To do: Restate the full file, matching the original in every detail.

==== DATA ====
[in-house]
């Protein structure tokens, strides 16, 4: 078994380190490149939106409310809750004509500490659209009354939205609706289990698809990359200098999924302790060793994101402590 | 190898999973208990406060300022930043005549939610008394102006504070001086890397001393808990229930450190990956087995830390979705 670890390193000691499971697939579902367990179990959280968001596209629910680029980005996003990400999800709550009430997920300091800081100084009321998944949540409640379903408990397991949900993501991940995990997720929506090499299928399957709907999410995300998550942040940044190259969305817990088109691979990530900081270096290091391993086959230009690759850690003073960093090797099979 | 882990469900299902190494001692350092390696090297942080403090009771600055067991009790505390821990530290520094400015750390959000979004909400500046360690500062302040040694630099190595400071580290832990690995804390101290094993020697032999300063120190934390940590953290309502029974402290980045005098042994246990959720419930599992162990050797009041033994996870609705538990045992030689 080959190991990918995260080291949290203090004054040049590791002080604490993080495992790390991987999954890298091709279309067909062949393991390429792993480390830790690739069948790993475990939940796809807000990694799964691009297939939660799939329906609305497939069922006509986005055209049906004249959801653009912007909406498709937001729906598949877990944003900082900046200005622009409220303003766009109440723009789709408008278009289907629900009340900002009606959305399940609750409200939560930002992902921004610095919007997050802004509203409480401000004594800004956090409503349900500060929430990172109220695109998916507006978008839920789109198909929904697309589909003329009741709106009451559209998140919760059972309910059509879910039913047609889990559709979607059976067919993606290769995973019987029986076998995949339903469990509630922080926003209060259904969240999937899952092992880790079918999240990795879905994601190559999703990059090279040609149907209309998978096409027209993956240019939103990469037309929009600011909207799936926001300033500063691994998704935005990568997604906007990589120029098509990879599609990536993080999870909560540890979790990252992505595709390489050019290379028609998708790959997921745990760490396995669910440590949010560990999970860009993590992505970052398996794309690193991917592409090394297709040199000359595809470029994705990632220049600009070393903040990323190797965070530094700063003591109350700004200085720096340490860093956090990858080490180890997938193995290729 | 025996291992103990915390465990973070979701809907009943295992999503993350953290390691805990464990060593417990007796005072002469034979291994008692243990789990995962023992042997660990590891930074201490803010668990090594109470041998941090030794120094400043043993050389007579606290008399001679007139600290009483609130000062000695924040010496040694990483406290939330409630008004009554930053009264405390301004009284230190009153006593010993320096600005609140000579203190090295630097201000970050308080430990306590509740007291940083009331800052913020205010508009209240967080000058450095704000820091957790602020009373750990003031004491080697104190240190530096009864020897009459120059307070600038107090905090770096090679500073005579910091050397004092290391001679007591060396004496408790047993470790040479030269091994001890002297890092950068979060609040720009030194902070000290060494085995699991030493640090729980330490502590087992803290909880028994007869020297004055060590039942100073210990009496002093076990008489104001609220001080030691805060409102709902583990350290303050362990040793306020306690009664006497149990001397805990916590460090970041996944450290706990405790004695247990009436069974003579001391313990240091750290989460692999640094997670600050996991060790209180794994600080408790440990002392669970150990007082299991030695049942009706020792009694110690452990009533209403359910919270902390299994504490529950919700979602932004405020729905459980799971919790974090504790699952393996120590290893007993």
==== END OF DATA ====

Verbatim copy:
[in-house]
């Protein structure tokens, strides 16, 4: 078994380190490149939106409310809750004509500490659209009354939205609706289990698809990359200098999924302790060793994101402590 | 190898999973208990406060300022930043005549939610008394102006504070001086890397001393808990229930450190990956087995830390979705 670890390193000691499971697939579902367990179990959280968001596209629910680029980005996003990400999800709550009430997920300091800081100084009321998944949540409640379903408990397991949900993501991940995990997720929506090499299928399957709907999410995300998550942040940044190259969305817990088109691979990530900081270096290091391993086959230009690759850690003073960093090797099979 | 882990469900299902190494001692350092390696090297942080403090009771600055067991009790505390821990530290520094400015750390959000979004909400500046360690500062302040040694630099190595400071580290832990690995804390101290094993020697032999300063120190934390940590953290309502029974402290980045005098042994246990959720419930599992162990050797009041033994996870609705538990045992030689 080959190991990918995260080291949290203090004054040049590791002080604490993080495992790390991987999954890298091709279309067909062949393991390429792993480390830790690739069948790993475990939940796809807000990694799964691009297939939660799939329906609305497939069922006509986005055209049906004249959801653009912007909406498709937001729906598949877990944003900082900046200005622009409220303003766009109440723009789709408008278009289907629900009340900002009606959305399940609750409200939560930002992902921004610095919007997050802004509203409480401000004594800004956090409503349900500060929430990172109220695109998916507006978008839920789109198909929904697309589909003329009741709106009451559209998140919760059972309910059509879910039913047609889990559709979607059976067919993606290769995973019987029986076998995949339903469990509630922080926003209060259904969240999937899952092992880790079918999240990795879905994601190559999703990059090279040609149907209309998978096409027209993956240019939103990469037309929009600011909207799936926001300033500063691994998704935005990568997604906007990589120029098509990879599609990536993080999870909560540890979790990252992505595709390489050019290379028609998708790959997921745990760490396995669910440590949010560990999970860009993590992505970052398996794309690193991917592409090394297709040199000359595809470029994705990632220049600009070393903040990323190797965070530094700063003591109350700004200085720096340490860093956090990858080490180890997938193995290729 | 025996291992103990915390465990973070979701809907009943295992999503993350953290390691805990464990060593417990007796005072002469034979291994008692243990789990995962023992042997660990590891930074201490803010668990090594109470041998941090030794120094400043043993050389007579606290008399001679007139600290009483609130000062000695924040010496040694990483406290939330409630008004009554930053009264405390301004009284230190009153006593010993320096600005609140000579203190090295630097201000970050308080430990306590509740007291940083009331800052913020205010508009209240967080000058450095704000820091957790602020009373750990003031004491080697104190240190530096009864020897009459120059307070600038107090905090770096090679500073005579910091050397004092290391001679007591060396004496408790047993470790040479030269091994001890002297890092950068979060609040720009030194902070000290060494085995699991030493640090729980330490502590087992803290909880028994007869020297004055060590039942100073210990009496002093076990008489104001609220001080030691805060409102709902583990350290303050362990040793306020306690009664006497149990001397805990916590460090970041996944450290706990405790004695247990009436069974003579001391313990240091750290989460692999640094997670600050996991060790209180794994600080408790440990002392669970150990007082299991030695049942009706020792009694110690452990009533209403359910919270902390299994504490529950919700979602932004405020729905459980799971919790974090504790699952393996120590290893007993």